p1 + p2, q1 + q2 - 2, r1 + r2, **geom_params) + \
cijkl[I, 2 - 1, J, 3 - 1] * q1 * r2 * F(
p1 + p2, q1 + q2 - 1, r1 + r2 - 1,
**geom_params) + \
cijkl[I, 3 - 1, J, 1 - 1] * r1 * p2 * F(
p1 + p2 - 1, q1 + q2, r1 + r2 - 1,
**geom_params) + \
cijkl[I, 3 - 1, J, 2 - 1] * r1 * q2 * F(
p1 + p2, q1 + q2 - 1, r1 + r2 - 1,
**geom_params) + \
cijkl[I, 3 - 1, J, 3 - 1] * r1 * r2 * F(
p1 + p2, q1 + q2, r1 + r2 - 2, **geom_params)
G[index2, index1] = G[
index1, index2]  # since stiffness matrix is symmetric
if I == J:
E[index1, index2] = F(p1 + p2, q1 + q2, r1 + r2, **geom_params)
E[index2, index1] = E[
index1, index2]  # since mass matrix is symmetric

N = 8  # maximum order of x^p y^q z^r polynomials
rho = 8.0  # g/cm^3
l1, l2, l3 = .2, .2, .2  # all in cm
geometry_parameters = {'a': l1 / 2., 'b': l2 / 2., 'c': l3 / 2.}
cijkl, cij = make_cijkl_E_nu(200, 0.3)  # Gpa, without unit
E, G, quadruplets = assemble_mass_and_stiffness(N, analytical_integral_rppd,
geometry_parameters, cijkl)

# solving the eigenvalue problem using symmetric solver
w, vr = eigh(a=G, b=E)
omegas = np.sqrt(np.abs(w) / rho) * 1e5  # convert back to Hz
freqs = omegas / (2 * np.pi)
# expected values from (Bernard 2014, p.14),
# error depends on polynomial order ``N``
expected_freqs_kHz = np.array(
[704.8, 949., 965.2, 1096.3, 1128.4, 1182.8, 1338.9, 1360.9])
computed_freqs_kHz, mode_indices = get_first_N_above_thresh(8, freqs / 1e3,
thresh=1,
decimals=1)
print('found the following first unique eigenfrequencies:')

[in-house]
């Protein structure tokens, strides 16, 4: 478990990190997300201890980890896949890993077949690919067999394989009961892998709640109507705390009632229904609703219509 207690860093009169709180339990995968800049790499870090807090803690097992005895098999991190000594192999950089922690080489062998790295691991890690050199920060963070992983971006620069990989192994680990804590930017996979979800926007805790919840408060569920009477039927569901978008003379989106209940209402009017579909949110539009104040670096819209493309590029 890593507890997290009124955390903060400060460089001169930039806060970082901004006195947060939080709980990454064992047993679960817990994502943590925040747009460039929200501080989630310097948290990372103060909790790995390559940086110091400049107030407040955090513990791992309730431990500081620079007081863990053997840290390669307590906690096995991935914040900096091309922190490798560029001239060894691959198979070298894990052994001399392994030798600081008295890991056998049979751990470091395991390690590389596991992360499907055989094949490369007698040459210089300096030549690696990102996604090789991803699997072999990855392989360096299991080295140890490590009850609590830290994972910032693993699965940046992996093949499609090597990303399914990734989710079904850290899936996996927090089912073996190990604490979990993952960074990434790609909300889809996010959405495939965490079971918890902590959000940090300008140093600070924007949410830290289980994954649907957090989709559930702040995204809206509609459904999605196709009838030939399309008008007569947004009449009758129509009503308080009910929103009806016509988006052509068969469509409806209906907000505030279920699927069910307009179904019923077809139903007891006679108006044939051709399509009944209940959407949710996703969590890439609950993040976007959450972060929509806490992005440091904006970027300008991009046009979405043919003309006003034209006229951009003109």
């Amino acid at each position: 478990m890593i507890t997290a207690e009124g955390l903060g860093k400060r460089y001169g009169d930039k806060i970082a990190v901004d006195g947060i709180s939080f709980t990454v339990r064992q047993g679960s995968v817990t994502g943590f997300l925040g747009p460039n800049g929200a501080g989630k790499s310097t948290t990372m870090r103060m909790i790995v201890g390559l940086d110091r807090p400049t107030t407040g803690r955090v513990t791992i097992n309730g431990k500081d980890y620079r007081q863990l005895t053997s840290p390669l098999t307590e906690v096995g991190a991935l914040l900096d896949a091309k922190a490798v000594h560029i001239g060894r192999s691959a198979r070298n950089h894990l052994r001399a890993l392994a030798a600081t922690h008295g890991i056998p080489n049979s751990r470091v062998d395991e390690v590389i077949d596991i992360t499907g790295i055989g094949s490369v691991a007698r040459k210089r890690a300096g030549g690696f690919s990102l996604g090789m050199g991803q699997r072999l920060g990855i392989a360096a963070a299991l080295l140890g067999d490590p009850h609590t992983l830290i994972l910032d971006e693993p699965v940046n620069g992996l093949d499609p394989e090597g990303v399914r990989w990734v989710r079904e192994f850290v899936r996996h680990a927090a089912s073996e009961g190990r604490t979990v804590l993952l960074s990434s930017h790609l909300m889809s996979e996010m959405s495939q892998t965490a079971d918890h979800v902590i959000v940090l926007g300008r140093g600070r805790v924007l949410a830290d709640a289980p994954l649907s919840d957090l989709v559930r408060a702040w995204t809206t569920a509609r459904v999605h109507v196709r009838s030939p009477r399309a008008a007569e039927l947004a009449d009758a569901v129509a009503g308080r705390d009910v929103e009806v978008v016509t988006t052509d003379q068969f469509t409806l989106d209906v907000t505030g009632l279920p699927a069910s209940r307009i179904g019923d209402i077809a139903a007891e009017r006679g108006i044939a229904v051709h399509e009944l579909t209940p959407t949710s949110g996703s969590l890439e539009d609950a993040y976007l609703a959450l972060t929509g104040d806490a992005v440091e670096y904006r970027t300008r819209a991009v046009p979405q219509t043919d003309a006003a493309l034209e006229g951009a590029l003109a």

for ind, (freq1, freq2) in enumerate(
zip(computed_freqs_kHz, expected_freqs_kHz)):
error = np.abs(freq2 - freq1) / freq1 * 100.
print(
f"freq. {ind + 1:1}: {freq1:8.1f} kHz," + \
f" expected: {freq2:8.1f} kHz, error: {error:.2f} %")
```

Out:

```found the following first unique eigenfrequencies:
freq. 1:    705.1 kHz, expected:    704.8 kHz, error: 0.04 %
freq. 2:    949.1 kHz, expected:    949.0 kHz, error: 0.01 %
freq. 3:    965.7 kHz, expected:    965.2 kHz, error: 0.05 %
freq. 4:   1096.3 kHz, expected:   1096.3 kHz, error: 0.00 %
freq. 5:   1128.6 kHz, expected:   1128.4 kHz, error: 0.02 %
freq. 6:   1183.9 kHz, expected:   1182.8 kHz, error: 0.09 %
freq. 7:   1339.0 kHz, expected:   1338.9 kHz, error: 0.01 %
freq. 8:   1361.8 kHz, expected:   1360.9 kHz, error: 0.07 %
```

Now, let’s display a mode on a mesh of the cube.

```# Create the 3D NumPy array of spatially referenced data
#   (nx by ny by nz)
nx, ny, nz = 30, 31, 32

x = np.linspace(-l1 / 2., l1 / 2., nx)
y = np.linspace(-l2 / 2., l2 / 2., ny)
x, y = np.meshgrid(x, y)
z = np.zeros_like(x) + l3 / 2.
grid = pv.StructuredGrid(x, y, z)

slices = []
for zz in np.linspace(-l3 / 2., l3 / 2., nz)[::-1]:
slice = grid.points.copy()
slice[:, -1] = zz
slices.append(slice)

vol = pv.StructuredGrid()
vol.points = np.vstack(slices)
vol.dimensions = [*grid.dimensions[0:2], nz]

for i, mode_index in enumerate(mode_indices):
eigenvector = vr[:, mode_index]
displacement_points = np.zeros_like(vol.points)
for weight, (component, p, q, r) in zip(eigenvector, quadruplets):
displacement_points[:, component] += weight * vol.points[:, 0] ** p * \
vol.points[:, 1] ** q * \
vol.points[:, 2] ** r
if displacement_points.max() > 0.:
displacement_points /= displacement_points.max()
vol[f'eigenmode_{i:02}'] = displacement_points

warpby = 'eigenmode_00'
warped = vol.warp_by_vector(warpby, factor=0.04)
warped.translate([-1.5 * l1, 0., 0.])
p = pv.Plotter()
p.show()
```

Finally, let’s make a gallery of the first 8 unique eigenmodes.

```p = pv.Plotter(shape=(2, 4))
for i in range(2):
for j in range(4):
p.subplot(i, j)
current_index = 4 * i + j
vector = f"eigenmode_{current_index:02}"